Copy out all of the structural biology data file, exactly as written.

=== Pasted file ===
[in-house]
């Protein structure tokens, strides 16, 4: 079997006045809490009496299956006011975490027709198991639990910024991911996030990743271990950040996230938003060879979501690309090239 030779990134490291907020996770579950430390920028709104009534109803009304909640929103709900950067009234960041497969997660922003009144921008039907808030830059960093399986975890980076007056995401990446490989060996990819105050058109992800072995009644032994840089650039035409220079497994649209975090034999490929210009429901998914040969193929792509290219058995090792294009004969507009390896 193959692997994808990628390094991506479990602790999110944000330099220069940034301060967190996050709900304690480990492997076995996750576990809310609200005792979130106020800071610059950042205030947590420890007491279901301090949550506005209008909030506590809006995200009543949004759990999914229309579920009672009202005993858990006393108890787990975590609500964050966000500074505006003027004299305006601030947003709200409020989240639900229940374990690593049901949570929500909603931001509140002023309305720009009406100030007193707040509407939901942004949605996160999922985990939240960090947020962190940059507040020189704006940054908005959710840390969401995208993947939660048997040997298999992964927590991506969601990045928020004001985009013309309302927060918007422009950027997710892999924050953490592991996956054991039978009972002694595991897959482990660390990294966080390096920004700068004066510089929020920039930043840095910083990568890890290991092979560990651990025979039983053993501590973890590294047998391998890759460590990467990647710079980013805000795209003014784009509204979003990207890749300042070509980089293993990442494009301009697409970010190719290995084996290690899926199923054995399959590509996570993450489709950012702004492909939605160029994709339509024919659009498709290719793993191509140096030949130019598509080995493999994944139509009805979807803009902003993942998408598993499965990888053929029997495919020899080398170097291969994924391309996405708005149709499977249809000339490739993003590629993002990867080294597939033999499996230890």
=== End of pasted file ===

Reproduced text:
[in-house]
């Protein structure tokens, strides 16, 4: 079997006045809490009496299956006011975490027709198991639990910024991911996030990743271990950040996230938003060879979501690309090239 030779990134490291907020996770579950430390920028709104009534109803009304909640929103709900950067009234960041497969997660922003009144921008039907808030830059960093399986975890980076007056995401990446490989060996990819105050058109992800072995009644032994840089650039035409220079497994649209975090034999490929210009429901998914040969193929792509290219058995090792294009004969507009390896 193959692997994808990628390094991506479990602790999110944000330099220069940034301060967190996050709900304690480990492997076995996750576990809310609200005792979130106020800071610059950042205030947590420890007491279901301090949550506005209008909030506590809006995200009543949004759990999914229309579920009672009202005993858990006393108890787990975590609500964050966000500074505006003027004299305006601030947003709200409020989240639900229940374990690593049901949570929500909603931001509140002023309305720009009406100030007193707040509407939901942004949605996160999922985990939240960090947020962190940059507040020189704006940054908005959710840390969401995208993947939660048997040997298999992964927590991506969601990045928020004001985009013309309302927060918007422009950027997710892999924050953490592991996956054991039978009972002694595991897959482990660390990294966080390096920004700068004066510089929020920039930043840095910083990568890890290991092979560990651990025979039983053993501590973890590294047998391998890759460590990467990647710079980013805000795209003014784009509204979003990207890749300042070509980089293993990442494009301009697409970010190719290995084996290690899926199923054995399959590509996570993450489709950012702004492909939605160029994709339509024919659009498709290719793993191509140096030949130019598509080995493999994944139509009805979807803009902003993942998408598993499965990888053929029997495919020899080398170097291969994924391309996405708005149709499977249809000339490739993003590629993002990867080294597939033999499996230890």